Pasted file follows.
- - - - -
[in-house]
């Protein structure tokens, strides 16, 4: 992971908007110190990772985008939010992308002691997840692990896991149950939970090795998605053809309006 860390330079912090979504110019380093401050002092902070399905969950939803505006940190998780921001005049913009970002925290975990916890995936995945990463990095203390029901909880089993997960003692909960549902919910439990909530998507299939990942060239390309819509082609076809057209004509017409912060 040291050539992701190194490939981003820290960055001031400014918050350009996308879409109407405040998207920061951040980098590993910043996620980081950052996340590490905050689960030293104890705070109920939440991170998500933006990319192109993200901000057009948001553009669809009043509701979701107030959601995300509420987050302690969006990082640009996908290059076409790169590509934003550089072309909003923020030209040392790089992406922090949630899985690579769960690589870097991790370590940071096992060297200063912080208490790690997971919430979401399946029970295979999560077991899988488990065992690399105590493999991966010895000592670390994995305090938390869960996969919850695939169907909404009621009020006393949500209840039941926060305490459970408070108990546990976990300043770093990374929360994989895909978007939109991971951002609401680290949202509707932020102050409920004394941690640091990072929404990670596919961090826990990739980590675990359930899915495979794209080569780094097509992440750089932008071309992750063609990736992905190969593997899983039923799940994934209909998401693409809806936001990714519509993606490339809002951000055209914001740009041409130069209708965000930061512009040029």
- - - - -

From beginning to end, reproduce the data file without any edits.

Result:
[in-house]
């Protein structure tokens, strides 16, 4: 992971908007110190990772985008939010992308002691997840692990896991149950939970090795998605053809309006 860390330079912090979504110019380093401050002092902070399905969950939803505006940190998780921001005049913009970002925290975990916890995936995945990463990095203390029901909880089993997960003692909960549902919910439990909530998507299939990942060239390309819509082609076809057209004509017409912060 040291050539992701190194490939981003820290960055001031400014918050350009996308879409109407405040998207920061951040980098590993910043996620980081950052996340590490905050689960030293104890705070109920939440991170998500933006990319192109993200901000057009948001553009669809009043509701979701107030959601995300509420987050302690969006990082640009996908290059076409790169590509934003550089072309909003923020030209040392790089992406922090949630899985690579769960690589870097991790370590940071096992060297200063912080208490790690997971919430979401399946029970295979999560077991899988488990065992690399105590493999991966010895000592670390994995305090938390869960996969919850695939169907909404009621009020006393949500209840039941926060305490459970408070108990546990976990300043770093990374929360994989895909978007939109991971951002609401680290949202509707932020102050409920004394941690640091990072929404990670596919961090826990990739980590675990359930899915495979794209080569780094097509992440750089932008071309992750063609990736992905190969593997899983039923799940994934209909998401693409809806936001990714519509993606490339809002951000055209914001740009041409130069209708965000930061512009040029």